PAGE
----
Cost-effective Screening and Treatment of Hepatitis C
In just five years, hepatitis C has changed from a difficult-to-treat chronic condition to one that is readily cured by a short course of medication. Medical breakthroughs have now created the possibility of eliminating the transmission of HCV, but also bring a new challenge for the health system—how to identify individuals carrying the hepatitis C virus (HCV), and how to pay for life-saving treatments. This Issue Brief reviews recent evidence on the cost-effectiveness of screening and treatment strategies, and makes the case for universal, one-time HCV screening for all US adults.
More than 3.5 million people in the US are chronically infected with HCV, and about 19,000 die each year from HCV-related diseases. Hepatitis C is a leading cause of liver cancer and the leading cause of liver transplants; baby boomers (people born during 1945-1965) account for three-quarters of all cases and hepatitis C-related deaths. The incidence of HCV infection is rising in younger people, primarily because of injection drug use.
A high proportion (from 45% to 85%, according the CDC) are unaware that they have the disease, and may infect others. In 1998, the CDC recommended HCV testing only for people at high risk—such as a history of injection drug use or exposure to blood products before effective screening—a strategy that left most people unaware of their status. Because of a disproportionately high prevalence of hepatitis C among baby boomers, the CDC augmented their recommendations in 2012 to include one-time testing of all people in that birth cohort. In 2013 the US Preventive Services Task Force (USPSTF) gave this recommendation a “B” grade, which meant that the screening would be covered by insurance with no cost-sharing under the Affordable Care Act. A few months later, the first efficacious direct-acting anti-virals hit the market, offering a nearly 90% cure rate and the potential to eliminate transmission of HCV. That potential, however, was limited by the initial price tag ($84,000 per course of treatment) and the budget impact on public payers, such as Medicaid and Departments of Corrections, who cover a disproportionate number of people with HCV. In response, these payers have limited treatments to patients with advanced disease or used other restrictions.
In an era of effective treatments, identifying people with hepatitis C takes on even greater urgency as the beginning step in a “cascade of care” leading to cure, and potential elimination of HCV transmission. But the combination of a prevalent disease with an expensive cure, and the burden of treatment on public budgets, creates a significant economic barrier to HCV care.
New screening guidelines have an impact
In a study of the effects of the new CDC testing guidelines, Barocas, Wang, White, et al. (2017) found an “immediate and sustained impact of hepatitis C testing guidelines on clinical practice.” They analyzed hepatitis C screening rates in 2.8 million commercially insured adults before and after the recommendations, using a cohort born after 1965 (but at least 18 years old) as a comparison group. As shown below, they found a 49% increase in screening rates among the birth cohort after the release of the recommendations, but no increase among the comparison cohort.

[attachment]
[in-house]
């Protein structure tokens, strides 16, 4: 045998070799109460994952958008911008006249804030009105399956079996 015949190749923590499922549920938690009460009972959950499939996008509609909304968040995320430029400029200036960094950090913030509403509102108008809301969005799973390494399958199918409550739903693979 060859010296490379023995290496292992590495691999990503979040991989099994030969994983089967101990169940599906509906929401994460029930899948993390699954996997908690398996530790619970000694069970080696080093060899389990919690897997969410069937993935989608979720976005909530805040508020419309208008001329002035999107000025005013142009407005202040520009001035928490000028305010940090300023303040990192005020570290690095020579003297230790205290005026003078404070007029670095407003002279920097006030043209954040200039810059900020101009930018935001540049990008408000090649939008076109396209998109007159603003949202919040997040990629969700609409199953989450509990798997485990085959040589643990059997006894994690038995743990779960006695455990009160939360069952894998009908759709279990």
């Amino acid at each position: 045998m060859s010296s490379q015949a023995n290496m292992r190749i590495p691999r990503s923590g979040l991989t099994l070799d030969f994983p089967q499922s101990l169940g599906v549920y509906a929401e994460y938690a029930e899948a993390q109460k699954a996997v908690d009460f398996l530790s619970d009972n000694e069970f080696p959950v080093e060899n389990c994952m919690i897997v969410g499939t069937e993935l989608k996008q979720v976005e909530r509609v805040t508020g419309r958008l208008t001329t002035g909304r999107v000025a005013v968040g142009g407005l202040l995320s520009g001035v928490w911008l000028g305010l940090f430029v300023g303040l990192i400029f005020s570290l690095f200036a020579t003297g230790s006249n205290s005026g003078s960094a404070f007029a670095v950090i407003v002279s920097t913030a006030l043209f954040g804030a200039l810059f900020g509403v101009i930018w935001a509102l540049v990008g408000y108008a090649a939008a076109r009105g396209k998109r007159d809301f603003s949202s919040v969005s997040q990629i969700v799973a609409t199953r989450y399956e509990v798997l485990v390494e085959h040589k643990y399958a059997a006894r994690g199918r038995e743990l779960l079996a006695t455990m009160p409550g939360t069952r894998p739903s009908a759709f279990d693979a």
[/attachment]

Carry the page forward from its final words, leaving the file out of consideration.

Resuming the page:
Figure 1. Trends in quarterly hepatitis C screening rates in the United States per 100 person-years in 2010-14, by age cohort
Rodriguez, Rubenstein, Linas, et al. (2018) confirmed the effects of the CDC and USPSTF screening recommendations in an observational study of 665,000 adults visiting Kaiser Permanente clinics between 2003 and 2014. They documented a steady increase in screening over time, with a noticeable jump in screening after the USPSTF recommendations. As shown below, HCV screening jumped 29% from 2013-2014, compared to 4% from 2012-2013.
Figure 2. HCV screening rate over time, Kaiser Permanente, 2003-2014
Adjusting for other factors, the authors found that screening in the birth cohort more than doubled, which represented a 20% greater increase than screening in other age groups. The authors point out that insurance coverage for screening and the availability of effective treatment after the USPSTF recommendation may have led to a greater increase in screening than screening guidelines alone.
HCV treatment provides good value
Despite its cost, HCV treatment provides good value for the money, as expressed in terms of cost-effectiveness. In a recent review, Linas and Nolen (2018) note that most studies in the past five years find that HCV treatment falls within the generally accepted value of $100,000 per quality-adjusted life year (QALY). They note that these studies do not reflect price decreases that have occurred in the past 1-2 years—but the substantial cost burden remains. A critical question is not whether to treat patients with HCV, but when, because of the significant lag time between infection and disease. Facing costs that could overwhelm fixed budgets, many payers have restricted treatments to those with advanced disease (for example, liver cirrhosis) or those who are alcohol- or drug-free.
In one study, Linas, Morgan, Pho, et al. (2017) modeled the cost-effectiveness and budgetary impact of different treatment strategies, from a payer’s point of view. They found that the five-year budgetary impact of treating HCV was high ($1-$2.3 billion per 10,000 HCV-infected patients, depending on the treatment regimen). They confirmed that the treatment strategies are cost-effective; compared to treating more advanced disease only, treating early disease is likely cost-effective, and may even be cost-saving, because it prevents many years of decreased quality of life and increased health care costs associated with HCV infection. They conclude that payers seeking to control costs would do better by price negotiations in a newly competitive drug market rather than by treatment restrictions. Treating all HCV-infected people with the least costly direct-acting antiviral would be the cost-control strategy that produces the best outcomes.